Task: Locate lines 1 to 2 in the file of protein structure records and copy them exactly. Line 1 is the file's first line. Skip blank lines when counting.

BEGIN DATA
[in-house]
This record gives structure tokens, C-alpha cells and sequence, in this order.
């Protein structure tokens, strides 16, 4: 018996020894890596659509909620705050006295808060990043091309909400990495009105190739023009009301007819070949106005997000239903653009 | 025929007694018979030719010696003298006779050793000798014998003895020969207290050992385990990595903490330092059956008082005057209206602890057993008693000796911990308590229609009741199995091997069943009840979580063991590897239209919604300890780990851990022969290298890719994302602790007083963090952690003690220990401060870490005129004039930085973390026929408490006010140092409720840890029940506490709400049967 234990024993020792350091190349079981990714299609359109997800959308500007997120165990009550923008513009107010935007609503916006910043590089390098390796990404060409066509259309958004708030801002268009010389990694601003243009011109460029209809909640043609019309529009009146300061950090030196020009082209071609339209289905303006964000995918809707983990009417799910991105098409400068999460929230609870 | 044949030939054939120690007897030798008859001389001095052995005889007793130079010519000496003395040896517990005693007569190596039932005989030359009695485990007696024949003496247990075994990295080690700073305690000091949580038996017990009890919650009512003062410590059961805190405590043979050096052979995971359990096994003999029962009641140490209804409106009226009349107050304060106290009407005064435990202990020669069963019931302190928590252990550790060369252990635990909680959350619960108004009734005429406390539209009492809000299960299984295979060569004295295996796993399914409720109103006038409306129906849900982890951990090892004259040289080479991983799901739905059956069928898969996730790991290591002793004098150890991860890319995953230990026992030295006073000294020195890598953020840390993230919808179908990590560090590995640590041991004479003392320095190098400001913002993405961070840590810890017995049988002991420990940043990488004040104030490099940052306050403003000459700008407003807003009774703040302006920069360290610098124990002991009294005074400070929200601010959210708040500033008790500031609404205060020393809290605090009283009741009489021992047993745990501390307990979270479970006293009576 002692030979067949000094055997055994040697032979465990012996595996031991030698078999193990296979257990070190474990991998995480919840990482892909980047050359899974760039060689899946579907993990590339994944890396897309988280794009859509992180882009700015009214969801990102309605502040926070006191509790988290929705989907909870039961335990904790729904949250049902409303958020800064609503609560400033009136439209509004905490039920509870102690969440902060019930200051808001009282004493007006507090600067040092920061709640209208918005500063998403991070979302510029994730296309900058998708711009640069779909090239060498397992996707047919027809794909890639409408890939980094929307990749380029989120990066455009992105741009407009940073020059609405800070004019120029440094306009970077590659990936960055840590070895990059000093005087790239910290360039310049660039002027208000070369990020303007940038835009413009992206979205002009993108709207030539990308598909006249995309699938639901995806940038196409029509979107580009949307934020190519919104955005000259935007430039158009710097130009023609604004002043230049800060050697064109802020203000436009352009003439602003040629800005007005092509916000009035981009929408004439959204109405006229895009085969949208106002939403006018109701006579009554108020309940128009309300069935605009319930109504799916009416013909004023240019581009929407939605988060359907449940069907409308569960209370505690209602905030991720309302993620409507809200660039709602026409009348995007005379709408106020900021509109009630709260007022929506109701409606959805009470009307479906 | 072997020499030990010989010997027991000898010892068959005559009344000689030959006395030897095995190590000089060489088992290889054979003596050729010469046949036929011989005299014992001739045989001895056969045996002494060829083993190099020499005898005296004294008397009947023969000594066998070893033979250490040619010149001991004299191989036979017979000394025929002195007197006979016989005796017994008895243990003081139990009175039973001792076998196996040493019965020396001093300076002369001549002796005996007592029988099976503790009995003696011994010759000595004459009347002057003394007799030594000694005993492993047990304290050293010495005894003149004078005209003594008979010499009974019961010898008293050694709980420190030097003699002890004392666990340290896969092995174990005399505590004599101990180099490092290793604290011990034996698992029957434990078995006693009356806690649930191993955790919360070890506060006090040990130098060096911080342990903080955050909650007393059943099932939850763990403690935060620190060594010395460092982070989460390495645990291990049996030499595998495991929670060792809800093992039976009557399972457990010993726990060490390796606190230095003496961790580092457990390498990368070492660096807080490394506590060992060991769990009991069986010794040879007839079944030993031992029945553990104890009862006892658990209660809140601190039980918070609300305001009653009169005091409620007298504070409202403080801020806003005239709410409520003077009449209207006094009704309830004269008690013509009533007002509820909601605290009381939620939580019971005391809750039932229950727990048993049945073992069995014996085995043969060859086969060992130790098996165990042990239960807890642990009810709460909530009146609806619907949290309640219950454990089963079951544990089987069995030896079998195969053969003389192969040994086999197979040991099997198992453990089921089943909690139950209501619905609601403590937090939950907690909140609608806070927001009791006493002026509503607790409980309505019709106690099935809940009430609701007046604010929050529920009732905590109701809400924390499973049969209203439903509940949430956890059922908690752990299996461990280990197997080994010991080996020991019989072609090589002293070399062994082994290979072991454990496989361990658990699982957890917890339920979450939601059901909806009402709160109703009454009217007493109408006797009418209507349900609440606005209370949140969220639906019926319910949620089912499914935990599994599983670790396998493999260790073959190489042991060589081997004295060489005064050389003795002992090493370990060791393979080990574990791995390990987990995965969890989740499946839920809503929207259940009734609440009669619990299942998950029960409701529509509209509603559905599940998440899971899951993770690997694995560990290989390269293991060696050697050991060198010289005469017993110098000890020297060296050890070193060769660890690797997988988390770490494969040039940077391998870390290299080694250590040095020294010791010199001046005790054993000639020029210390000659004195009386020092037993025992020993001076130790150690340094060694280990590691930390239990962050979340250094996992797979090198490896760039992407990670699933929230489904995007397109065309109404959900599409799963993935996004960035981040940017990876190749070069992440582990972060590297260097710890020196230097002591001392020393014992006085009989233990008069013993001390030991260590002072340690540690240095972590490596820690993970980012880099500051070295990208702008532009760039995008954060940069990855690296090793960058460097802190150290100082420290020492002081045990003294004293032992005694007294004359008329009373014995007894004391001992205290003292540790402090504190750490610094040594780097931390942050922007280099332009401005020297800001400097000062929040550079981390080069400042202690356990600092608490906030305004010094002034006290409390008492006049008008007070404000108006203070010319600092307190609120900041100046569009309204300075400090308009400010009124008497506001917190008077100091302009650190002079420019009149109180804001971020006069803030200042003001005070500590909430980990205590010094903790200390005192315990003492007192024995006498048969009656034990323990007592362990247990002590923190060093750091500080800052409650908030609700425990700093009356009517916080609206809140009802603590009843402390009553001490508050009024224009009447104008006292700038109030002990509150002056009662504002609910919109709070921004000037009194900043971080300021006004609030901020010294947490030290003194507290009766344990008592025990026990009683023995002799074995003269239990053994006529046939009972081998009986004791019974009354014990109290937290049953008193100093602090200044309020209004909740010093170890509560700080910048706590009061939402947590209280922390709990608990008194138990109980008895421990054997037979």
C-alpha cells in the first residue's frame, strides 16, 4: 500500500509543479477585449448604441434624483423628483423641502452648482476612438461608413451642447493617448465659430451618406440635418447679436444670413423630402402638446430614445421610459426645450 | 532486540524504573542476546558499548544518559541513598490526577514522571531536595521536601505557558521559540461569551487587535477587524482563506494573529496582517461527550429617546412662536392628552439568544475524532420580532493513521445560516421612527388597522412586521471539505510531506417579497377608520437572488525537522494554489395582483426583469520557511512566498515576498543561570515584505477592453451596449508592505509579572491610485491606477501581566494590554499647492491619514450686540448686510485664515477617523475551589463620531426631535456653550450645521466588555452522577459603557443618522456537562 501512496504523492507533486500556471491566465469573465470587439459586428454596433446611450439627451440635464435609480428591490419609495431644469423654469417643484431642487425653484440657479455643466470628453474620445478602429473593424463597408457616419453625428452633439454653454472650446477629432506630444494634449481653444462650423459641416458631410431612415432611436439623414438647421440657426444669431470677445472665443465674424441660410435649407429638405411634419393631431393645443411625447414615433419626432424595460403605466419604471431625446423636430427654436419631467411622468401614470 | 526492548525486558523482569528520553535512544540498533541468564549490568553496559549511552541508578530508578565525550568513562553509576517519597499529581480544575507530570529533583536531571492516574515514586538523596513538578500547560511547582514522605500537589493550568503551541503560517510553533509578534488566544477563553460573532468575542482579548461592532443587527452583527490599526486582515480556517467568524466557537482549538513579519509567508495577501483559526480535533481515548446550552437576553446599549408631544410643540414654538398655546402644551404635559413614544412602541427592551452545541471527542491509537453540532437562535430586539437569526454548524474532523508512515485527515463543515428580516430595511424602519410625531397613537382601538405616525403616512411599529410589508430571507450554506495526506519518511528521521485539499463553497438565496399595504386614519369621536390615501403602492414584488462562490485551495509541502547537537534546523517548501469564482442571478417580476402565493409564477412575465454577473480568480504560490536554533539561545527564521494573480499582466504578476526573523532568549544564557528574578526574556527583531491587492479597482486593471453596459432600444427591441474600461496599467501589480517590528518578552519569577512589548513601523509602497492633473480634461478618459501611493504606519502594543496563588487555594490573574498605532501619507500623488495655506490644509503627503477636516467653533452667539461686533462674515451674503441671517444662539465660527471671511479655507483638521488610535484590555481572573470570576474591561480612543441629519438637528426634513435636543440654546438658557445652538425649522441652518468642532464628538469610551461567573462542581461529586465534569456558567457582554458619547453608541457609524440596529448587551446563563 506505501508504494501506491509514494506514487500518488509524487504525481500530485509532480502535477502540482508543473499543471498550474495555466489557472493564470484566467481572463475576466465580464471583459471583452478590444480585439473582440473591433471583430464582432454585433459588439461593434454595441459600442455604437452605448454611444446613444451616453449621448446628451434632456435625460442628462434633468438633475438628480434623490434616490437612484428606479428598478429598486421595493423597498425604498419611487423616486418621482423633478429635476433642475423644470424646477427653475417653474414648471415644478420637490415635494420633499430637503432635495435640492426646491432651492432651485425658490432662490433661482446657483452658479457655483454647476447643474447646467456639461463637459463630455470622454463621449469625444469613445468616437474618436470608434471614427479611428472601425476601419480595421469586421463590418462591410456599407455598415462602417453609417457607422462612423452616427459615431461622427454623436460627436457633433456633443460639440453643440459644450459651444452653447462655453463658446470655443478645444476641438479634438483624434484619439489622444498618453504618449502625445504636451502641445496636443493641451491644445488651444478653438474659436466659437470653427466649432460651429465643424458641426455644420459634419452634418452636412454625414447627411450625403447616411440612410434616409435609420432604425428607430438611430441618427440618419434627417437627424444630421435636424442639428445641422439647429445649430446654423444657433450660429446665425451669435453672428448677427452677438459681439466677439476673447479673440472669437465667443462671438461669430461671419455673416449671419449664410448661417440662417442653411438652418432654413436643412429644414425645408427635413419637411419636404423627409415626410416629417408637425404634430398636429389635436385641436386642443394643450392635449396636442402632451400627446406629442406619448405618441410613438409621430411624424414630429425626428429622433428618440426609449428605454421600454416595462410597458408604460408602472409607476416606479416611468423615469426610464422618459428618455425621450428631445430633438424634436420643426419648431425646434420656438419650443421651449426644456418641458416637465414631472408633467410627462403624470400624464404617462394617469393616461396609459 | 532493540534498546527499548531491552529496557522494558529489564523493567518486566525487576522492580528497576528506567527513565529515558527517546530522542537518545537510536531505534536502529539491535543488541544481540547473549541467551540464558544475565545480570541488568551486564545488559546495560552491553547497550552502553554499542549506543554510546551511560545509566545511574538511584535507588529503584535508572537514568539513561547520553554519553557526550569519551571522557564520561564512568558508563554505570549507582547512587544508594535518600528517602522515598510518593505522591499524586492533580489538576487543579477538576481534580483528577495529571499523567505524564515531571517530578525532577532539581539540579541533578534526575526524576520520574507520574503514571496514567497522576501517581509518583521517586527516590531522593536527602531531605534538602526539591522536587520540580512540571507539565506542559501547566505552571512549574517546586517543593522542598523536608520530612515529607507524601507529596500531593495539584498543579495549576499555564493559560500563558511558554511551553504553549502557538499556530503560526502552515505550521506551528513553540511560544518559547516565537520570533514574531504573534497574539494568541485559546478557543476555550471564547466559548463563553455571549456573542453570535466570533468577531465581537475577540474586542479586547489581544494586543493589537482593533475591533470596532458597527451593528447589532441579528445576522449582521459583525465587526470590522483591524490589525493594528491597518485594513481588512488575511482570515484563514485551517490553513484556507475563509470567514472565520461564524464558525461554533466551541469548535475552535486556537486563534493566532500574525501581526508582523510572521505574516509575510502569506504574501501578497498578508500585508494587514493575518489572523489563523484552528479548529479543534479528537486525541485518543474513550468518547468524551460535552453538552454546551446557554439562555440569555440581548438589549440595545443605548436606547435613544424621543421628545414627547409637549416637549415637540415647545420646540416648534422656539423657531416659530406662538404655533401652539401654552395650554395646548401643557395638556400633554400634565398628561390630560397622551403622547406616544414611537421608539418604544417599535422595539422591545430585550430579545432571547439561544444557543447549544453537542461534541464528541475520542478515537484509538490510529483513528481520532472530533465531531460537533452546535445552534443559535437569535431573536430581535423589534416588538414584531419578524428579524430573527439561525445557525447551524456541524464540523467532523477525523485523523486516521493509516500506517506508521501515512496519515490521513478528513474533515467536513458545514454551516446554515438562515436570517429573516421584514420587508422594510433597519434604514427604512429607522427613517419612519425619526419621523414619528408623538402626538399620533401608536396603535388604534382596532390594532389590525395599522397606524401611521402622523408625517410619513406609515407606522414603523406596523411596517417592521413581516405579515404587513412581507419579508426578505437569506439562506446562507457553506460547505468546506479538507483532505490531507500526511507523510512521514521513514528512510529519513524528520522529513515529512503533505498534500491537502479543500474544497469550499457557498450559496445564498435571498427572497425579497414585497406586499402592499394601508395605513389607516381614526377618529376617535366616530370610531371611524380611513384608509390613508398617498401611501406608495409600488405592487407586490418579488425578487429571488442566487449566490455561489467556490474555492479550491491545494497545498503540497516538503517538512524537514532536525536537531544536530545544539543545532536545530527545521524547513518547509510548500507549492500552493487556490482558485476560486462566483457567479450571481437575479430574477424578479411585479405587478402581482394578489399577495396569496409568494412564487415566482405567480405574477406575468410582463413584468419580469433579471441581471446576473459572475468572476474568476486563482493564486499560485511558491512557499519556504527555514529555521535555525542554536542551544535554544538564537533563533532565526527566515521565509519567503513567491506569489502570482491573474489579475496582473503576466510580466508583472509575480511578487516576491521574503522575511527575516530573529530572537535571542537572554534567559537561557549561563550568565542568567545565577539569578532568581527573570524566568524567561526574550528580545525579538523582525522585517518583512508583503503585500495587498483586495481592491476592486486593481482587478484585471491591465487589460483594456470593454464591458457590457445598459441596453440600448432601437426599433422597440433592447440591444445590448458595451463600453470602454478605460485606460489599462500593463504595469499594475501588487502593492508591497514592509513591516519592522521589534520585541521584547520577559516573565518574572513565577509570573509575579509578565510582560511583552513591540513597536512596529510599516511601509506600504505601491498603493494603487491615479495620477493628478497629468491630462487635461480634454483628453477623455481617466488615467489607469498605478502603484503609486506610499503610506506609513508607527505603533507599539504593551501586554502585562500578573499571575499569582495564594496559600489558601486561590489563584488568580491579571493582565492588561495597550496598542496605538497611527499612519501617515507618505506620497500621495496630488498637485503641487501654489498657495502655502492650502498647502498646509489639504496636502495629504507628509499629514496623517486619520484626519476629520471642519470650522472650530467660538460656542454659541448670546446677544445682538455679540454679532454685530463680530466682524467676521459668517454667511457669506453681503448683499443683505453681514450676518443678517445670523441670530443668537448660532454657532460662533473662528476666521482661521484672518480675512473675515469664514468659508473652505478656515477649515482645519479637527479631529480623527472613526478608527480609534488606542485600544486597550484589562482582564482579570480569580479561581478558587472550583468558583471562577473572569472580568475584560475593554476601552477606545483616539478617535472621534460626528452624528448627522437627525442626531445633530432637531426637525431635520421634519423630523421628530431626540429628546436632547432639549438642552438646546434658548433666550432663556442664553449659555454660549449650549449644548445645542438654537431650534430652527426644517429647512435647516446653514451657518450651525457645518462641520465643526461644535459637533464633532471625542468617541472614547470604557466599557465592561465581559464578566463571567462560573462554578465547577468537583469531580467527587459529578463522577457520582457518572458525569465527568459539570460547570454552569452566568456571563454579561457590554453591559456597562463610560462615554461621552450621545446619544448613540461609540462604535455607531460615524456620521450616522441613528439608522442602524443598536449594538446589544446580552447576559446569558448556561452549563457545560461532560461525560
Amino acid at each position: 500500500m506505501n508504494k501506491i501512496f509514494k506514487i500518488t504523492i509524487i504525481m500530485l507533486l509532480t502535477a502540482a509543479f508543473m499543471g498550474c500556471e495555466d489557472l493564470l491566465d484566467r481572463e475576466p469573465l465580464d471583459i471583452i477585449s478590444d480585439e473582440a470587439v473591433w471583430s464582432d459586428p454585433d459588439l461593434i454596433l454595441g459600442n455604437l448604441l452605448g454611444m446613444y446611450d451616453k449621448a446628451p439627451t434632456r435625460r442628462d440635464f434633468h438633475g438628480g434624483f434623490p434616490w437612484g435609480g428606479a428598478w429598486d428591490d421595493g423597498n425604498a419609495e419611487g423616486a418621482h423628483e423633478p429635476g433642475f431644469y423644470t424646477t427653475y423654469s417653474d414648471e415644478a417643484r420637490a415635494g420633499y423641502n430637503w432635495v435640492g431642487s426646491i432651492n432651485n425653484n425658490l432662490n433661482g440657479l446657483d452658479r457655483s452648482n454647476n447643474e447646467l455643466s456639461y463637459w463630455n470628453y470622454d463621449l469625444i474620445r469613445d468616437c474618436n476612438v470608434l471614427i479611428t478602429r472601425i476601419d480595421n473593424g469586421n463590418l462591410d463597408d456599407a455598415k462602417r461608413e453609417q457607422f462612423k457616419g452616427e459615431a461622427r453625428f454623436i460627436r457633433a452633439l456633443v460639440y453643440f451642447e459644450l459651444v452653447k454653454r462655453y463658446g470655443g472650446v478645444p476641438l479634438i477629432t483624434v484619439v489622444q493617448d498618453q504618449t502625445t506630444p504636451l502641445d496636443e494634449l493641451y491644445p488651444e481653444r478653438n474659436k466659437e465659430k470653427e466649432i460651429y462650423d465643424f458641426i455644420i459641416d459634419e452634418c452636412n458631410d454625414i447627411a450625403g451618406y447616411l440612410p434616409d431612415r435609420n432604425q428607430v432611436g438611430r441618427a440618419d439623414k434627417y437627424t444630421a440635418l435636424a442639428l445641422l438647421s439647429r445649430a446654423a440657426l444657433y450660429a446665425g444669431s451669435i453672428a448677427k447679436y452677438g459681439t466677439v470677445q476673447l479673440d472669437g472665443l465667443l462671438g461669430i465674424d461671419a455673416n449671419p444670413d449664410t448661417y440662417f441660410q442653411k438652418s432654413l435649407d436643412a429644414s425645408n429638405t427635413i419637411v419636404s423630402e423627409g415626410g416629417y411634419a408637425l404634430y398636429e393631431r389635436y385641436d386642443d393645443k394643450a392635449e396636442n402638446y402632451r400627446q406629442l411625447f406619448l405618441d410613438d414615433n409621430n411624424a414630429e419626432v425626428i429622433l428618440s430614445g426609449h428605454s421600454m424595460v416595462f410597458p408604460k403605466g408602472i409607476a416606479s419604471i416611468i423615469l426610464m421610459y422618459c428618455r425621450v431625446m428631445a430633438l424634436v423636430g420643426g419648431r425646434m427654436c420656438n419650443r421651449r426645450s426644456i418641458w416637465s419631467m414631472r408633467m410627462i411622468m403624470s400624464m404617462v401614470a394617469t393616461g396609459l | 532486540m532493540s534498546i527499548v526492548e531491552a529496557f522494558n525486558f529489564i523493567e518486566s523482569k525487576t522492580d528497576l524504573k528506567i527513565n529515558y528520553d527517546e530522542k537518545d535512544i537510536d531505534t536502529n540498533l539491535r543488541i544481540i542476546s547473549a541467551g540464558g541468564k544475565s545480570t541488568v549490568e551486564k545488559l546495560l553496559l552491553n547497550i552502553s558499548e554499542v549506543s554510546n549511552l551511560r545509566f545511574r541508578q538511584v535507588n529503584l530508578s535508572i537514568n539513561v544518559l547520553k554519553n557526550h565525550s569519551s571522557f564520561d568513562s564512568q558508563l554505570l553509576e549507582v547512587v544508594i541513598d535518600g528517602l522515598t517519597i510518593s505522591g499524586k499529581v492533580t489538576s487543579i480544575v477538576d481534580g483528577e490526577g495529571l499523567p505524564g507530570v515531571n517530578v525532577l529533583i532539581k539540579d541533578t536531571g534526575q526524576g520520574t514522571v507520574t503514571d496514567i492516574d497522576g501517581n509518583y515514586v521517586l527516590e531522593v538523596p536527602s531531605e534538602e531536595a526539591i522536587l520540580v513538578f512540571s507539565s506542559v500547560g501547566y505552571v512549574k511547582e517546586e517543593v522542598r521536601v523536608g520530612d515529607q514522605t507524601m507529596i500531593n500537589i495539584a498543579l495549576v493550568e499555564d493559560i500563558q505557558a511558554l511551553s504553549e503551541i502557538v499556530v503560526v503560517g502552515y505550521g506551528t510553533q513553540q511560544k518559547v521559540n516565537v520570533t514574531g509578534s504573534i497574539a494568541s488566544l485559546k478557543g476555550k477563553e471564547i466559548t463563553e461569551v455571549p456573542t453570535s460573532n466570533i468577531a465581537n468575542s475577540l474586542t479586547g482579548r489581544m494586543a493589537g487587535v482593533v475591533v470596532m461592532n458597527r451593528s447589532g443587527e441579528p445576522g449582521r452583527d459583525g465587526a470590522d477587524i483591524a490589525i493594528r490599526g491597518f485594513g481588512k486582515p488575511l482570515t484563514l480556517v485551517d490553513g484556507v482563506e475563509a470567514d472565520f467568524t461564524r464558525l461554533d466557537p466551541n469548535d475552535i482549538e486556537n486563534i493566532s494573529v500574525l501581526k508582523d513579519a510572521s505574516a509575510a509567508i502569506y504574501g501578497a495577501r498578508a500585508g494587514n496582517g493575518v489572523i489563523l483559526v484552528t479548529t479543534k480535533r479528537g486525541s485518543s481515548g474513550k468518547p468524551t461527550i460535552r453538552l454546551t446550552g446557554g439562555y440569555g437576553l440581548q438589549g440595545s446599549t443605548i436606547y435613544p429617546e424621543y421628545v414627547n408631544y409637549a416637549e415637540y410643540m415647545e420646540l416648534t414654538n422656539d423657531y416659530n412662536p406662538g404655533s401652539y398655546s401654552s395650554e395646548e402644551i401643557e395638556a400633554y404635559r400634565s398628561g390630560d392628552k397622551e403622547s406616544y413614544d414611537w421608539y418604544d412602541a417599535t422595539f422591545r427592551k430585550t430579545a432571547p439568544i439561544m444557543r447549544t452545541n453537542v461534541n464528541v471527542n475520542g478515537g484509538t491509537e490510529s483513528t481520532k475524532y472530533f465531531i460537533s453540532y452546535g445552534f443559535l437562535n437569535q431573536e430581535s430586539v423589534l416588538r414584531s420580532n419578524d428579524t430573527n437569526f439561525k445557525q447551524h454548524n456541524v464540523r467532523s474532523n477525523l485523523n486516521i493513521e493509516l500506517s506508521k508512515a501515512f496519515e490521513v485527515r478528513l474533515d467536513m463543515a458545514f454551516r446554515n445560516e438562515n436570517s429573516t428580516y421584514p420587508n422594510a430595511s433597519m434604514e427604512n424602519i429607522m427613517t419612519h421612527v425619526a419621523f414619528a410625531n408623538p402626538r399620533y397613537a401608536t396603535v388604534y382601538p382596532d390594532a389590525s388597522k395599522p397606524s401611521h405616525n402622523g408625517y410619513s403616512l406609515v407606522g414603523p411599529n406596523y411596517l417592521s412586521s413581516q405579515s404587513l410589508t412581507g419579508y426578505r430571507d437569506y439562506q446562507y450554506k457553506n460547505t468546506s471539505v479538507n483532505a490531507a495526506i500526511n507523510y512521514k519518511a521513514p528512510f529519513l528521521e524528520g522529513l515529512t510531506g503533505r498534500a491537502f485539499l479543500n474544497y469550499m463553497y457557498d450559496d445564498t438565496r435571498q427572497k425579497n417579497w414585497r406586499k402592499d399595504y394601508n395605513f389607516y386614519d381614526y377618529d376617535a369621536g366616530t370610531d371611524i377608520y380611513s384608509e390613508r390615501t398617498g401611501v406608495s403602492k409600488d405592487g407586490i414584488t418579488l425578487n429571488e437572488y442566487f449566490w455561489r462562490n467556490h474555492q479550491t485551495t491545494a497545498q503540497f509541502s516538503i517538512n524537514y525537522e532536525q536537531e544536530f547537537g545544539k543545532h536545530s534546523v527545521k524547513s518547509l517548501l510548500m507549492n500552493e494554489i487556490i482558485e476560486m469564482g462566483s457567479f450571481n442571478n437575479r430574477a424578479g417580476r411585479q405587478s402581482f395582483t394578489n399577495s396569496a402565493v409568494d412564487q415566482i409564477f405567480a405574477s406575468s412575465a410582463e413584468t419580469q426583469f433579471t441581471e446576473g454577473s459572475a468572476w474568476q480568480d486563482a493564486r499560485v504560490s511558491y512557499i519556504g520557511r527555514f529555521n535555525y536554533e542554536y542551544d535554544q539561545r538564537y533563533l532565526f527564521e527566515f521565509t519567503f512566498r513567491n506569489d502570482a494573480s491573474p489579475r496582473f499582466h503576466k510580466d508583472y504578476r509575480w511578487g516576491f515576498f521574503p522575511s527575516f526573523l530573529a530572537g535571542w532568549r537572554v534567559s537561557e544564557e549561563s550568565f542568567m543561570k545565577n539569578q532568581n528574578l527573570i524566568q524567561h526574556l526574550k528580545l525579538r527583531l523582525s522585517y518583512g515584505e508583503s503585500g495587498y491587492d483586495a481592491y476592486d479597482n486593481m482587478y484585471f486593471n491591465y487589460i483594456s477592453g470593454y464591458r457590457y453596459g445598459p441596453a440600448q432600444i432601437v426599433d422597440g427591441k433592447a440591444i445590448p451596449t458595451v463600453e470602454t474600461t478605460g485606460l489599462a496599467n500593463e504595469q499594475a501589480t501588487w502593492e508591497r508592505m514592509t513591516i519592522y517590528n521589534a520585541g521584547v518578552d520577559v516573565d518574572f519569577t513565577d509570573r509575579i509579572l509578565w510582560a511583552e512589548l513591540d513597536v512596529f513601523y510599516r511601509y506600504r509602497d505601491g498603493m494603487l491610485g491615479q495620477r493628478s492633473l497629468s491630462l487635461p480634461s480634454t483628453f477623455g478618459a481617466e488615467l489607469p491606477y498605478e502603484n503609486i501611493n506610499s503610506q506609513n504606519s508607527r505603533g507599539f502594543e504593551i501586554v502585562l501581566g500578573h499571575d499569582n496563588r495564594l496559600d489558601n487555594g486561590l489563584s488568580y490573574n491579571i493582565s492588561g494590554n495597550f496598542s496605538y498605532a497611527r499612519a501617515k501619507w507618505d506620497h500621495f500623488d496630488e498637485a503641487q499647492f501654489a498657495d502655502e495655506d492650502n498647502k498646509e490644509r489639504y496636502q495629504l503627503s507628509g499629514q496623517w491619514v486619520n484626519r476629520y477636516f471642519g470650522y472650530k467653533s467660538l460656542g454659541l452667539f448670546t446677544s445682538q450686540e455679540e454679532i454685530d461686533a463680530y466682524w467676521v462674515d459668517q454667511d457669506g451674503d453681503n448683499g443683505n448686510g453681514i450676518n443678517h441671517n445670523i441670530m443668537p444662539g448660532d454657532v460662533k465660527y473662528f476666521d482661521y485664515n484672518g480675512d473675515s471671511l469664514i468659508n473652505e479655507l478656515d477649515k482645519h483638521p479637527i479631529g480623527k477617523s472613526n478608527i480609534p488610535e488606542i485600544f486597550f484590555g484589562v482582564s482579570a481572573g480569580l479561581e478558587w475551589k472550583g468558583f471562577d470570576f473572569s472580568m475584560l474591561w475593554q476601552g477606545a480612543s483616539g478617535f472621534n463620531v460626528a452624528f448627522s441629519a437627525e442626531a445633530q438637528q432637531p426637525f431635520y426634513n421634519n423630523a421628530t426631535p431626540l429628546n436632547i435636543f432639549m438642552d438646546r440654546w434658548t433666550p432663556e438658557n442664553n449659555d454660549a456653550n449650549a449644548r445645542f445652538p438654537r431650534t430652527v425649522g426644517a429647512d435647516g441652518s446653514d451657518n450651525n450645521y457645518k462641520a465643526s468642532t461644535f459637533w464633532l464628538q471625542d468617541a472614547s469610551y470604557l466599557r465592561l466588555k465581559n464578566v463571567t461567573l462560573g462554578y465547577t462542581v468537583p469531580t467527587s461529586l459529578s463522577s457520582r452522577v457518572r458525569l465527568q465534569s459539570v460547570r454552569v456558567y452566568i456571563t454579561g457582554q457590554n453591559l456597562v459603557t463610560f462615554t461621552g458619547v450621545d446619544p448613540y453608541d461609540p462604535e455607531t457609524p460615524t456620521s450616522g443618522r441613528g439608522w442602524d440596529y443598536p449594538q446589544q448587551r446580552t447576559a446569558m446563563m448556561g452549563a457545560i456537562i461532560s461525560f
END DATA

[in-house]
This record gives structure tokens, C-alpha cells and sequence, in this order.